The Invention of History: Herodotus, Thucydides, Xenophon CLASSIC4056
- Academic Session: 2021-22
- School: School of Humanities
- Credits: 20
- Level: Level 4 (SCQF level 10)
- Typically Offered: Either Semester 1 or Semester 2 (Alternate Years)
- Available to Visiting Students: Yes
- Available to Erasmus Students: Yes
Through a reading of the three earliest works of historiography in Western culture (Herodotus, Thucydides, and Xenophon) this course investigates the motivations, preoccupations, ambitions, and techniques driving the invention of History, as discipline and as narrative form.
Two hours per week over 10 weeks as scheduled on MyCampus. This is one of the Honours options in Classics and may not run every year. The options that are running this session are available on MyCampus.
Examination (90 minutes duration) - 40%
Essay (2,500 words) - 40%
Oral presentation - 20%
Main Assessment In: April/May
Are reassessment opportunities available for all summative assessments? Not applicable
Reassessments are normally available for all courses, except those which contribute to the Honours classification. For non Honours courses, students are offered reassessment in all or any of the components of assessment if the satisfactory (threshold) grade for the overall course is not achieved at the first attempt. This is normally grade D3 for undergraduate students and grade C3 for postgraduate students. Exceptionally it may not be possible to offer reassessment of some coursework items, in which case the mark achieved at the first attempt will be counted towards the final course grade. Any such exceptions for this course are described below.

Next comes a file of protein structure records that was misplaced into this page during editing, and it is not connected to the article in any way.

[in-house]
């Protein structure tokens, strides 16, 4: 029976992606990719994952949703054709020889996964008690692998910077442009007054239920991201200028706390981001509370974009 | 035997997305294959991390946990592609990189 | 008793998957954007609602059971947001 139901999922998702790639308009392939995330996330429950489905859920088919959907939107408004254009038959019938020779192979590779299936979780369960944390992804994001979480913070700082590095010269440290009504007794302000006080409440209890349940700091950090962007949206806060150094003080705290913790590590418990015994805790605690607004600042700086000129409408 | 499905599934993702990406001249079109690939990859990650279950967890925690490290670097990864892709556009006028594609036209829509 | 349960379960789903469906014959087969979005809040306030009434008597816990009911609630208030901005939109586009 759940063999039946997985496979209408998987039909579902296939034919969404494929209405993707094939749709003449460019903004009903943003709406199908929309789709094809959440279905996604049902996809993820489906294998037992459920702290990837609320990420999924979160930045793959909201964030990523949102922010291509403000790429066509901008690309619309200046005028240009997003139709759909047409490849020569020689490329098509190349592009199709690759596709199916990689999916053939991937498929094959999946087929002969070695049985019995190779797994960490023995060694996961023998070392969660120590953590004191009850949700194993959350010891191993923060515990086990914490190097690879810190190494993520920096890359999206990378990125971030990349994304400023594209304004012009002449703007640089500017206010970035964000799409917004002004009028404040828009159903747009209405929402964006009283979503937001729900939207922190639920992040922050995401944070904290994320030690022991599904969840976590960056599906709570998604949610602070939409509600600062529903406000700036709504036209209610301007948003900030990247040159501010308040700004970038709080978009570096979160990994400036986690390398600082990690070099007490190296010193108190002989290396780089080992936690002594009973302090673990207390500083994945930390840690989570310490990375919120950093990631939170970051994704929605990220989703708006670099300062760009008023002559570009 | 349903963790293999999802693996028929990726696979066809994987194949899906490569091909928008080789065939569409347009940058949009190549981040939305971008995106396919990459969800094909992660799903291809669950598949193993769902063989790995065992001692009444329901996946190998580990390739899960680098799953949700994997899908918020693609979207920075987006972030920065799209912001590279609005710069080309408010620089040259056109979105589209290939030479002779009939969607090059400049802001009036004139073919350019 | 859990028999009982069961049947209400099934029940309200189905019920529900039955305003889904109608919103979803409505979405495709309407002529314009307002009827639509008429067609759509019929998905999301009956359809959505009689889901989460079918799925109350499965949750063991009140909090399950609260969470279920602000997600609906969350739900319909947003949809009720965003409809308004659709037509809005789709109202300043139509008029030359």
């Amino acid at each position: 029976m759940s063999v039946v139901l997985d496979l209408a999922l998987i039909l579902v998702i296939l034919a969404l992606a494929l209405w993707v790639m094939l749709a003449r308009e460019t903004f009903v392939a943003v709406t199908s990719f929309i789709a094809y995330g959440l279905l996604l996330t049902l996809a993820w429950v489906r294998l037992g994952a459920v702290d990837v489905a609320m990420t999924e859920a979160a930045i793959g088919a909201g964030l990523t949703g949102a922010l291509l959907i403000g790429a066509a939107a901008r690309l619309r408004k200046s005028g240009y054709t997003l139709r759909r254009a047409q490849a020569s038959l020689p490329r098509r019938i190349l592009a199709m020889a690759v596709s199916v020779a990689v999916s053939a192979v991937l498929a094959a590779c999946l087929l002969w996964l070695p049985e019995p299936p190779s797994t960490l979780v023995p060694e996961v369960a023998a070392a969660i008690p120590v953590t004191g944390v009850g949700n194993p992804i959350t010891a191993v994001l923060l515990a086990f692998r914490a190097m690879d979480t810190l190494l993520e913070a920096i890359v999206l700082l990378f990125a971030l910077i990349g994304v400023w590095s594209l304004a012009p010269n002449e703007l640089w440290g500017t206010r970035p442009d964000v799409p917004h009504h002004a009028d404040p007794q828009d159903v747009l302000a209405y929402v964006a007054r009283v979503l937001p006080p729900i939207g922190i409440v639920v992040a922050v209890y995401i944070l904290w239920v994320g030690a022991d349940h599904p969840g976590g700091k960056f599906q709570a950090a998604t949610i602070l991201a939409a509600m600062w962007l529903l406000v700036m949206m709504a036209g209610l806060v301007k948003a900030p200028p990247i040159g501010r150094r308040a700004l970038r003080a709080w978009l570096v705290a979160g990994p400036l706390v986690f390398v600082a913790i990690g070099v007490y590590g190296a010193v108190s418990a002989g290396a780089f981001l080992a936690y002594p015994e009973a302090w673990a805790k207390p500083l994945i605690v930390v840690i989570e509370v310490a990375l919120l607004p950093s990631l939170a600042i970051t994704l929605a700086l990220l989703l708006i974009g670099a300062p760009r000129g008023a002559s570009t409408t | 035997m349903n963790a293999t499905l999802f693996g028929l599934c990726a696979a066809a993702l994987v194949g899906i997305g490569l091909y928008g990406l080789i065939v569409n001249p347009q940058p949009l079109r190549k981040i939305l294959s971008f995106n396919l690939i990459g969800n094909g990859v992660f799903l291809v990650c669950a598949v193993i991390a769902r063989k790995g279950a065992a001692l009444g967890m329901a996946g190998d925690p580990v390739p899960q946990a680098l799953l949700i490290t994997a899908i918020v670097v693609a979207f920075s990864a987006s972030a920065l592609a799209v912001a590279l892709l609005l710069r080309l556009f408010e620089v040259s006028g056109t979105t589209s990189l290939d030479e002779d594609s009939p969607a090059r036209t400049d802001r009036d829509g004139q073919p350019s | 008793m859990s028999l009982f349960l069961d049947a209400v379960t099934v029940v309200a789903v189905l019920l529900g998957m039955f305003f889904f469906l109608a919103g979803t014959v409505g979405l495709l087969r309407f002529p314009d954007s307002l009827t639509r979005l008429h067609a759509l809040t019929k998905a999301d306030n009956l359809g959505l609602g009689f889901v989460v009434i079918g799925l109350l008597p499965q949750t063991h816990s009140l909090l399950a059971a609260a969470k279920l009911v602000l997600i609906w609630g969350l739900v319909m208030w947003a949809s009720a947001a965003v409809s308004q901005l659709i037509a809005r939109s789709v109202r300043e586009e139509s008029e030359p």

This course will provide the opportunity to:
■ Study in depth the three Classical Greek authors who invented the discipline of History and the genre of historiography: Herodotus, Thucydides, and Xenophon.
■ Become familiar with the main scholarship on these three authors and on Classical Greek historiography generally.
■ Engage with different concepts of history and the recording of the past, ancient and modern.
Intended Learning Outcomes of Course
By the end of this course students will be able to:
■ Relate the texts to their historical and intellectual context.
■ Summarize and engage critically with the main scholarly debates about the three texts and about Classical Greek historiography more generally.
■ Summarize and engage critically with selected ancient and modern theories of history and the recording of the past.
■ Interpret each of the three works both on its own and as part of a tradition.
■ Formulate your own analysis of each of the three texts and argue it coherently and persuasively both orally and in writing.
Minimum Requirement for Award of Credits
Students must submit at least 75% by weight of the components (including examinations) of the course's summative assessment.